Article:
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2017 World Hydropower Congress opens in Addis Ababa

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[来源]:网站管理员 [日期]:2017-05-09 

The 2017  World Hydropower Congress opened at the United Nations Conference Center in  Addis Ababa on Tuesday 9 May.

H.E.  Hailemariam Desalegn, prime minister of Ethiopia, officially opened the  congress. Addressing delegates, he said: “Development  is unthinkable in the absence of adequate and affordable energy”.

Emphasising  the need to pull together, he said “I would  like to reiterate the need for collective efforts to mitigate the effects of  climate change”, and described  hydropower as being “crucial to providing  reliable and sustainable energy development for African economies”.

H.E.  Quartey Thomas Kwesi, deputy chairperson of the African Union Commission,  delivered a speech discussing hydropower’s role in  addressing Africa’s energy challenges.  He said: “Access to modern and sustainable energy services is crucial to  achieving sustainable, transformative and inclusive development.

“The  development and expansion of renewable energy provides one of the most  effective strategies to simultaneously promote development, sustainable energy  access and energy security as well as climate change mitigation at the global,  continental and regional levels.”

Calling  for increased collaboration, he said that “for Africa,  there is a need to engage with specialised institutions such as the  International Hydropower Association in order to benefit from their networks of  experts.”

Liu  Zhenya, chairman of the Global Energy Interconnection Development and  Cooperation Organization (GEIDCO), presented the concept of ‘global  energy interconnection’ (GEI) as “the  inevitable way out for clean and low-carbon energy transition”.

He said: “It is  imperative for us to accelerate the green and low-carbon transition. The key to  realising that is to bring forward a new energy supply system prioritised by  clean energy development and power supply with large-scale optimal allocation  of the GEI platform.”

Closing  he speech, he said: “Let’s work  hand in hand for African energy interconnections with more communication and  common consent, and make our due contribution to sustainable development.”

Ken  Adams, president of the International Hydropower Association welcomed delegates  to the congress. He said: “Hydropower cannot be  done in isolation.

“My  message today is that achieving Sustainable Development Goals will not be  possible without breaking barriers and widening the scope of collaboration  between all of our institutions. We must embrace the fact that one single  technology will not resolve the challenges of our generation.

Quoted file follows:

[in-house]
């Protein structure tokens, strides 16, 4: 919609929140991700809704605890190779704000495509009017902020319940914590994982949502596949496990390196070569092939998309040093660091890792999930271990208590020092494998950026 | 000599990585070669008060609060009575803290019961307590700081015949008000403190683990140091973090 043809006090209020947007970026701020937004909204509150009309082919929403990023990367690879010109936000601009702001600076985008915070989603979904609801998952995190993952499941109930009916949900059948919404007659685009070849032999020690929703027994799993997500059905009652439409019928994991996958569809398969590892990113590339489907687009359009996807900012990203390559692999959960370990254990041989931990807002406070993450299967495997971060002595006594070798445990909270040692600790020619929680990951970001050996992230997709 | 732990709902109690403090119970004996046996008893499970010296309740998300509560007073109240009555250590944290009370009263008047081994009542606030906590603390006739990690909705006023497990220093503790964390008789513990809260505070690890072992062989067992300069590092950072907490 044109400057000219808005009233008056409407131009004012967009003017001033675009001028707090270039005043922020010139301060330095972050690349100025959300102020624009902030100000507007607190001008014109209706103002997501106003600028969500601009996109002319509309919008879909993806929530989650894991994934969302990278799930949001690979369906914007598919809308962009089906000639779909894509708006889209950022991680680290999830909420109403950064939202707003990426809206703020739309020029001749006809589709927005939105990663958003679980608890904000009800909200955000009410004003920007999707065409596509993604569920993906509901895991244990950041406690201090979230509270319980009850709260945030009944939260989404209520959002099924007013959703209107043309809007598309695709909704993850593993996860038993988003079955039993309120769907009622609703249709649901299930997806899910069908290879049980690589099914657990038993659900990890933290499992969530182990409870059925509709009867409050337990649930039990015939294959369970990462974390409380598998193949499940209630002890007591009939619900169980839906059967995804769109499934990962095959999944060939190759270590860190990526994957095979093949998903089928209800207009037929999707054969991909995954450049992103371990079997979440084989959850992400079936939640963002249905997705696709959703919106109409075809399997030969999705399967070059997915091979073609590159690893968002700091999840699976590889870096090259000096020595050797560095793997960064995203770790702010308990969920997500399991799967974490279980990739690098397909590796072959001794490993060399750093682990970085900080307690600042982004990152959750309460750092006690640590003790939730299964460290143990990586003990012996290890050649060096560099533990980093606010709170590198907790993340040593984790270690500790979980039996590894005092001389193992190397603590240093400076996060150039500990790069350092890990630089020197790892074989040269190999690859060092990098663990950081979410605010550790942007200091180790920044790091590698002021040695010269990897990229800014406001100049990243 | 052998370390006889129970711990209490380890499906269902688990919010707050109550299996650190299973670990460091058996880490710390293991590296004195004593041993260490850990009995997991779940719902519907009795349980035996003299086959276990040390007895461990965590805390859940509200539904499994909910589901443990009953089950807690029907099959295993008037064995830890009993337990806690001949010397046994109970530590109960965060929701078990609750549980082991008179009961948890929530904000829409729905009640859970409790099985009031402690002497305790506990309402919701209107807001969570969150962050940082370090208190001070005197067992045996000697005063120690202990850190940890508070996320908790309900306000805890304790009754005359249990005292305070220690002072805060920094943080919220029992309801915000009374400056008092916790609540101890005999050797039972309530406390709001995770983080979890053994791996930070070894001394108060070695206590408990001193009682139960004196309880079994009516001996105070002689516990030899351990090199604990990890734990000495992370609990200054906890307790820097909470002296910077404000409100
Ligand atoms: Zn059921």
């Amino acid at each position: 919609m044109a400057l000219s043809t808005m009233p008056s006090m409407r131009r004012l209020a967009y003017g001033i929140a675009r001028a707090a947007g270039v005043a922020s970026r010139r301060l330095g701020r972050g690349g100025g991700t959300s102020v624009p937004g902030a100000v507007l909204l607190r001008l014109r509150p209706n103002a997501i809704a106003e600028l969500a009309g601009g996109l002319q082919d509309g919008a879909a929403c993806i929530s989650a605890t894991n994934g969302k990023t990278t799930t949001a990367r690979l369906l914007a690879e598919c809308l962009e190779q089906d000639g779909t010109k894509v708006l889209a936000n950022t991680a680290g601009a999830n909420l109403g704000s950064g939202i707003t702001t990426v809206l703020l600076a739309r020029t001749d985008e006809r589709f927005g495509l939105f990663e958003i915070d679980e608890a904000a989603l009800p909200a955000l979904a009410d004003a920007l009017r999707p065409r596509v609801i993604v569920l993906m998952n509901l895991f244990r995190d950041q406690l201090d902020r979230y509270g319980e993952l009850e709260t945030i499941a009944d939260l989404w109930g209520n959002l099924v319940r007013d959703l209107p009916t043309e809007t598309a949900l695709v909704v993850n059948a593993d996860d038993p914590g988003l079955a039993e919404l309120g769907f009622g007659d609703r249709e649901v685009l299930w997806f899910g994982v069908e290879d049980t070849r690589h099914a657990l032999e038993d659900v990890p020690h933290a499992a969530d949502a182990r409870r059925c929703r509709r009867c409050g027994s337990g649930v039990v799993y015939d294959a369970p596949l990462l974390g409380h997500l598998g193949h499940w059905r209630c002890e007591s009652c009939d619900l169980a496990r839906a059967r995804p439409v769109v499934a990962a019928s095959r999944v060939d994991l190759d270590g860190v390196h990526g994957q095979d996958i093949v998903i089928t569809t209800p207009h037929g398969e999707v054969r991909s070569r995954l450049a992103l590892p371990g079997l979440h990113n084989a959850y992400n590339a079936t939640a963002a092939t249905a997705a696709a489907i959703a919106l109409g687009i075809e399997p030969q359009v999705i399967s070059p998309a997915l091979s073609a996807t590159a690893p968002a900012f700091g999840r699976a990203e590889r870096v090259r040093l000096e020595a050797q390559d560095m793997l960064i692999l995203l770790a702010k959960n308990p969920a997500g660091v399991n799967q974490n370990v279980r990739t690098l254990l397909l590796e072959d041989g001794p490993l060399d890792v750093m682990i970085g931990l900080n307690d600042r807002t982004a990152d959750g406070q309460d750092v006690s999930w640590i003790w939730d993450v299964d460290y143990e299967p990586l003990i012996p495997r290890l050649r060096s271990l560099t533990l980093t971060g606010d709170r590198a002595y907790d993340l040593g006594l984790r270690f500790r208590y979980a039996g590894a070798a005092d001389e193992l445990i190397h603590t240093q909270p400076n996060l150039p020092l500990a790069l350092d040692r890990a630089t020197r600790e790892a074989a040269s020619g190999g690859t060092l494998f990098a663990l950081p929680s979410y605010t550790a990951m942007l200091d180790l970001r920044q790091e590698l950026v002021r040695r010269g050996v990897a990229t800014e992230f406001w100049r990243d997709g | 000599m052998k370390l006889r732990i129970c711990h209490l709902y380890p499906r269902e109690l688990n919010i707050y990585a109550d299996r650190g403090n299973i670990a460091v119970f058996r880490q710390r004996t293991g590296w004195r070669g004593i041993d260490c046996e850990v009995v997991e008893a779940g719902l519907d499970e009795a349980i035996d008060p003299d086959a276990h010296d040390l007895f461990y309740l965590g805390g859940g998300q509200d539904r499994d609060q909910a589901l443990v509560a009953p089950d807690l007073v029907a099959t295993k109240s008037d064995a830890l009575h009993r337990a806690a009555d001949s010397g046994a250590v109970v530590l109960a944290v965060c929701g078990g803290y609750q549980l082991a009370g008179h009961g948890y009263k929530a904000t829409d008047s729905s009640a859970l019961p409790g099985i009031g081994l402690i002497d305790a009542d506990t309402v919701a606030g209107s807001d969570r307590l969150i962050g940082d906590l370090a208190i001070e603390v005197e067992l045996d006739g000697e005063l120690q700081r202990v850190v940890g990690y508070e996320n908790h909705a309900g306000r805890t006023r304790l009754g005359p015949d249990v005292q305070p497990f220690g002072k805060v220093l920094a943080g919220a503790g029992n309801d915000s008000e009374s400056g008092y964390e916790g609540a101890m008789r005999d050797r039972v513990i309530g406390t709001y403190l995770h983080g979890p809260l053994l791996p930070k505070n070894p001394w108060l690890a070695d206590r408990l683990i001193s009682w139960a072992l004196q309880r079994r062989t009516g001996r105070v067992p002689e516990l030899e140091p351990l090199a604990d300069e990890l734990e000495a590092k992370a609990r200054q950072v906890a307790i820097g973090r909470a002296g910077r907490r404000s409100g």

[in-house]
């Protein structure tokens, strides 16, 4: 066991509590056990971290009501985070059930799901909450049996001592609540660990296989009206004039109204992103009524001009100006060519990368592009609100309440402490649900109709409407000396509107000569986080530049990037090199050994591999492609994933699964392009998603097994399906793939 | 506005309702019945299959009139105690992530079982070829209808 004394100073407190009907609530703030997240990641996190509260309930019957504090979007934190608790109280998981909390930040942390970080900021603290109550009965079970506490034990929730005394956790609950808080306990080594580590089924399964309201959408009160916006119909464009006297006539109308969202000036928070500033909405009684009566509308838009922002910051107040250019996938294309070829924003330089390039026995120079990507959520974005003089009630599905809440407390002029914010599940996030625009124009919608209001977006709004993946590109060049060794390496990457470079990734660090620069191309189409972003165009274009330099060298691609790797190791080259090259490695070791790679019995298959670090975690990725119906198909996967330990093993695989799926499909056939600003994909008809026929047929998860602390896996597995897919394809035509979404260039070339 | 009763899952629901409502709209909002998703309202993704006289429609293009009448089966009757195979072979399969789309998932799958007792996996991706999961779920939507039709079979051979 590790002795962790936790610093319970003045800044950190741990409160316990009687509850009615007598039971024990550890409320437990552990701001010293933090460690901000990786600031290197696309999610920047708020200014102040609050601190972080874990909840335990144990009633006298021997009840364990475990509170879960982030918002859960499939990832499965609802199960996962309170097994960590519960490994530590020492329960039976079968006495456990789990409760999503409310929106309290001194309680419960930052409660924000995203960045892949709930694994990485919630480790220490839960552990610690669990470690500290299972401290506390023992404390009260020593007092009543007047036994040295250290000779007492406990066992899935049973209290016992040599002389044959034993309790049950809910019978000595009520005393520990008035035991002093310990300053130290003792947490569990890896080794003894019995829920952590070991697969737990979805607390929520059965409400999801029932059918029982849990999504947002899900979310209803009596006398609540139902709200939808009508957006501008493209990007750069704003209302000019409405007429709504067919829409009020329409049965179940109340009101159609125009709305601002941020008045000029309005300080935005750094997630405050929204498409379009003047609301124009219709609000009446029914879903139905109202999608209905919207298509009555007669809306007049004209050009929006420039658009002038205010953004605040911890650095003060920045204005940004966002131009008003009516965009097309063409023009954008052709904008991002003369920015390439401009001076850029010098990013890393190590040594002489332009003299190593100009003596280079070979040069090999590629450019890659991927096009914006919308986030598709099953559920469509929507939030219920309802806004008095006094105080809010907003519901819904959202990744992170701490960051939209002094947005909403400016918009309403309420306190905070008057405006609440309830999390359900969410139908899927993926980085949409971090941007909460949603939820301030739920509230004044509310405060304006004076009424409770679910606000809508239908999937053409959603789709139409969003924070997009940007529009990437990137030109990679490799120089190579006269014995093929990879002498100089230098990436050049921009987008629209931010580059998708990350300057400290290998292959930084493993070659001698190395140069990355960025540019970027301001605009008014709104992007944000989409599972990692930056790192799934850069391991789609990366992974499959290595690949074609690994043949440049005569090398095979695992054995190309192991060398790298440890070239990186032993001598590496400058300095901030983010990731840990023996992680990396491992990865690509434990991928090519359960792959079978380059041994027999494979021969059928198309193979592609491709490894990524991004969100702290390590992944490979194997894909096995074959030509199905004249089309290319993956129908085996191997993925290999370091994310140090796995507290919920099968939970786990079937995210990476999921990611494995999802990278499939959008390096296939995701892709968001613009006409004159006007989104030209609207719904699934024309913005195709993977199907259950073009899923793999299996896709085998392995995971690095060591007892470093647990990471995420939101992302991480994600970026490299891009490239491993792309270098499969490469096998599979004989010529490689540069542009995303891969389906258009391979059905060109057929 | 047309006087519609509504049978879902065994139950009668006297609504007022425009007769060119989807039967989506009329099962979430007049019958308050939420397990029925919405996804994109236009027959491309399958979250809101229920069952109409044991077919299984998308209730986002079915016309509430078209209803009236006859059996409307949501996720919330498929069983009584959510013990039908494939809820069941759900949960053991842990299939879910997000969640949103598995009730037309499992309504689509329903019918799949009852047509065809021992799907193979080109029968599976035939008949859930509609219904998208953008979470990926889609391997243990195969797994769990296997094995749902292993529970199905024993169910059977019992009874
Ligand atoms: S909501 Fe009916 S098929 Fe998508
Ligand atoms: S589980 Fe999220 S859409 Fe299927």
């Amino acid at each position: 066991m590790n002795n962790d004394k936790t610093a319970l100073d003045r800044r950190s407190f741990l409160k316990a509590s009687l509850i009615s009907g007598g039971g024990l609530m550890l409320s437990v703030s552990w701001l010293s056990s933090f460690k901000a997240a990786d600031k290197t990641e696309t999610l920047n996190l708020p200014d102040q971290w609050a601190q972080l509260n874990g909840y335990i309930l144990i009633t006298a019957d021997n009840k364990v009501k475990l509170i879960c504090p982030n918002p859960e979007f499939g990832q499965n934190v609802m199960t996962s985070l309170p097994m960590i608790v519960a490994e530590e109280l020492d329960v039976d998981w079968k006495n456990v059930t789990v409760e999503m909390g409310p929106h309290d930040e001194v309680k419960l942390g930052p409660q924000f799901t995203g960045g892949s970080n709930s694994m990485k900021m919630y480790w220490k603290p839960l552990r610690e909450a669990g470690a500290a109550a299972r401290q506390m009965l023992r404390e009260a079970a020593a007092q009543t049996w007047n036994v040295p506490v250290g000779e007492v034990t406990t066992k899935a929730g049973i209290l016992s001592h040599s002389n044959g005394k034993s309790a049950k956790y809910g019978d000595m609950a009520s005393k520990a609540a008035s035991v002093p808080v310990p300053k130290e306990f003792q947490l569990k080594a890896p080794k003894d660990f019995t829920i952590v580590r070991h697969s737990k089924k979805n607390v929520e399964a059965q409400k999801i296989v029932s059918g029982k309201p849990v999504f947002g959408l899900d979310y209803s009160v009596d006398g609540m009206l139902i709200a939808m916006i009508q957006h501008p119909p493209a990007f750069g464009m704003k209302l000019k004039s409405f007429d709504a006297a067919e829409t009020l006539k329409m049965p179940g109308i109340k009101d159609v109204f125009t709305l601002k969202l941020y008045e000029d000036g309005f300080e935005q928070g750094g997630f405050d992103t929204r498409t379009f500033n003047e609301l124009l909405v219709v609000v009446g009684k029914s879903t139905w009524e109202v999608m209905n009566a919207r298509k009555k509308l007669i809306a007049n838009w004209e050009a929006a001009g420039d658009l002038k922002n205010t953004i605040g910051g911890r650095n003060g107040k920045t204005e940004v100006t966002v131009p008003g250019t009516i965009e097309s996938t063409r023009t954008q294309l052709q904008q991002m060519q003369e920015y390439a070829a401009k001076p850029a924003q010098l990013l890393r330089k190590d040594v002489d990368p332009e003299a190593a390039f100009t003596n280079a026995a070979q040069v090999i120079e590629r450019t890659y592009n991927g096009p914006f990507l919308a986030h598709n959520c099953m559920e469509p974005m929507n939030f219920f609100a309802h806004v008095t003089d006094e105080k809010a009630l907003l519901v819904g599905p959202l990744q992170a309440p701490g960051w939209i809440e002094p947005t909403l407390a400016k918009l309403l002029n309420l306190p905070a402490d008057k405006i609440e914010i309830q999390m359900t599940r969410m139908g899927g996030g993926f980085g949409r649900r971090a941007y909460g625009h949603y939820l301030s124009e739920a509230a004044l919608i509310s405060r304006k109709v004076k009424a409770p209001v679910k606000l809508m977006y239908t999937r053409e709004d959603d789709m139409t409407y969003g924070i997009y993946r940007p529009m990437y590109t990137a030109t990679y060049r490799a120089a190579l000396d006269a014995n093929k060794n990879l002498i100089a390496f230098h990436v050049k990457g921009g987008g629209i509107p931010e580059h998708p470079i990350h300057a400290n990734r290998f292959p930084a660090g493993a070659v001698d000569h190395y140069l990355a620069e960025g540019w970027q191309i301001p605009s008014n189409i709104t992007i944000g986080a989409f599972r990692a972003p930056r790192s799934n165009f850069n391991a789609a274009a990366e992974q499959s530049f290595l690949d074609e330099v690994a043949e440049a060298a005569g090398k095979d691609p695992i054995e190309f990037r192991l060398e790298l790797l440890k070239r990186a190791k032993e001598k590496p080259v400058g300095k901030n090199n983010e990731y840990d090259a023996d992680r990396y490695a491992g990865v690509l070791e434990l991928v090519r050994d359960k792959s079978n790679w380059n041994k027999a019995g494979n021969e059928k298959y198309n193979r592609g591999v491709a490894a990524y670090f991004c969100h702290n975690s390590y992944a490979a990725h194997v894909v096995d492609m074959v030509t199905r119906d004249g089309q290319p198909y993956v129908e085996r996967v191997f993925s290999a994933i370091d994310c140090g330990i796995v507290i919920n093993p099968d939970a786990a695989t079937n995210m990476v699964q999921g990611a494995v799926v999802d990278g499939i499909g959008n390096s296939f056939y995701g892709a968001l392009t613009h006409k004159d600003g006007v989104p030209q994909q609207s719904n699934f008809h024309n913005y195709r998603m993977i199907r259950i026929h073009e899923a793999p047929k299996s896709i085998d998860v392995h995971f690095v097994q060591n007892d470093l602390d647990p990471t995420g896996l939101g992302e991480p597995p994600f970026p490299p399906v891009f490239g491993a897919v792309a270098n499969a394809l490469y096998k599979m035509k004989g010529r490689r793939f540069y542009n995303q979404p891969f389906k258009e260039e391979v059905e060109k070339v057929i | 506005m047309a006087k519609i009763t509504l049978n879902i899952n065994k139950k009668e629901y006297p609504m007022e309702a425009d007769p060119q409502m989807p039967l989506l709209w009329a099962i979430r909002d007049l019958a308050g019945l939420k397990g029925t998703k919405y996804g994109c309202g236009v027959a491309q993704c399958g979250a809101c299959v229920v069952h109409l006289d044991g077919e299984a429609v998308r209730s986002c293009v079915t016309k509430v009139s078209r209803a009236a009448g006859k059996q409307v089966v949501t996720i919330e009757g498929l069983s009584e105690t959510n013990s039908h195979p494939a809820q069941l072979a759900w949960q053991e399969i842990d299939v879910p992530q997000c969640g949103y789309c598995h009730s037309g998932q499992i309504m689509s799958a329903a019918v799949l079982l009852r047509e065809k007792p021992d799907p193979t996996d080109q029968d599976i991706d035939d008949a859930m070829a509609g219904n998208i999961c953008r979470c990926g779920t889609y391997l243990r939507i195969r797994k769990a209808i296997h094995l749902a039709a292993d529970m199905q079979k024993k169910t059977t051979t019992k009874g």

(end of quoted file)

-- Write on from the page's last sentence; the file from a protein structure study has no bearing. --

“We need  more hydropower on the grid, as it plays a role as a flexible, sustainable  generation source. We also need it to play the often unrecognised role of  energy storage.”

Rachel  Kyte, CEO of Sustainable Energy for All (SE4All) and special representative of  the UN secretary general for Sustainable Energy for all, spoke of the urgency  of the current energy challenge. She said: "Better Hydro  is an important way to meet the goal of  sustainable energy agreed by all countries and the ambition of the Paris  climate agreement. It offers affordable, cleaner, reliable energy as well as  storage which can crowd in more solar and wind development.

"The  challenge of securing sustainable energy for all by 2030 means we have to move  forward with speed and scale. We hope that the World Hydropower Congress will  spur rapid progress."

Abdalla  Hamdok, acting executive secretary of the United Nations Economic Commission  for Africa, said that "hydropower is well known to be one of the most  important power sources in the world, producing more than three quarters of the  world's renewable energy output each year. A number of countries are almost  exclusively using hydro as their baseload electricity. At the same time,  hydropower has become the renewable energy of choice."

Reflecting  on global concerns around hydropower's sustainability, he said: "I am glad  to note that the agenda of this congress includes items of environmental and  social impact in the context of hydropower development."

Noting the potential  of Africa's vast natural resources, and the commitment of many African  governments, partners and institutions to address the continent's energy  infrastructure gap, he concluded by stating that Africa's "true value lies  with the millions of Africans across the continent determined to drive  change", and that "coupled with strong and coherence policy  action", the continent has the power to deliver on a more sustainable  energy future.